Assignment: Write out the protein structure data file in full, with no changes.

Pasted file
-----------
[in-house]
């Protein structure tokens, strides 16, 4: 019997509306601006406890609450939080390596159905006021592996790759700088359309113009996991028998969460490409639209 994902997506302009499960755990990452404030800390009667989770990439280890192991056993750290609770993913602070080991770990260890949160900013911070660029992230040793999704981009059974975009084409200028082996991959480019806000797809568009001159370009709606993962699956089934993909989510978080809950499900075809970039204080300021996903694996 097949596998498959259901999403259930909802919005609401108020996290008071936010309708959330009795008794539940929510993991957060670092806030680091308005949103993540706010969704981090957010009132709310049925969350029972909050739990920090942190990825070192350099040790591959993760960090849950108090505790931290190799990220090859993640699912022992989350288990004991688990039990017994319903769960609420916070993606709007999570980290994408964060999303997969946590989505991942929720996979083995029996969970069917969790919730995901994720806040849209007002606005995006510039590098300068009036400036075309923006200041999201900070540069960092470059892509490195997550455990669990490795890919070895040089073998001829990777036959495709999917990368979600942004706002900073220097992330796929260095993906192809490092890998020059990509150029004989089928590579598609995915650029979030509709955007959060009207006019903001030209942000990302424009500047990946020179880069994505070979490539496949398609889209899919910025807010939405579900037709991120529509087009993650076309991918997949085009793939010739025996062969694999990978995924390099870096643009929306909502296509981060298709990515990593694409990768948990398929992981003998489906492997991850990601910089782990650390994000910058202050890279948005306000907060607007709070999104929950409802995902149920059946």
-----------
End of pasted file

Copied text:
[in-house]
């Protein structure tokens, strides 16, 4: 019997509306601006406890609450939080390596159905006021592996790759700088359309113009996991028998969460490409639209 994902997506302009499960755990990452404030800390009667989770990439280890192991056993750290609770993913602070080991770990260890949160900013911070660029992230040793999704981009059974975009084409200028082996991959480019806000797809568009001159370009709606993962699956089934993909989510978080809950499900075809970039204080300021996903694996 097949596998498959259901999403259930909802919005609401108020996290008071936010309708959330009795008794539940929510993991957060670092806030680091308005949103993540706010969704981090957010009132709310049925969350029972909050739990920090942190990825070192350099040790591959993760960090849950108090505790931290190799990220090859993640699912022992989350288990004991688990039990017994319903769960609420916070993606709007999570980290994408964060999303997969946590989505991942929720996979083995029996969970069917969790919730995901994720806040849209007002606005995006510039590098300068009036400036075309923006200041999201900070540069960092470059892509490195997550455990669990490795890919070895040089073998001829990777036959495709999917990368979600942004706002900073220097992330796929260095993906192809490092890998020059990509150029004989089928590579598609995915650029979030509709955007959060009207006019903001030209942000990302424009500047990946020179880069994505070979490539496949398609889209899919910025807010939405579900037709991120529509087009993650076309991918997949085009793939010739025996062969694999990978995924390099870096643009929306909502296509981060298709990515990593694409990768948990398929992981003998489906492997991850990601910089782990650390994000910058202050890279948005306000907060607007709070999104929950409802995902149920059946």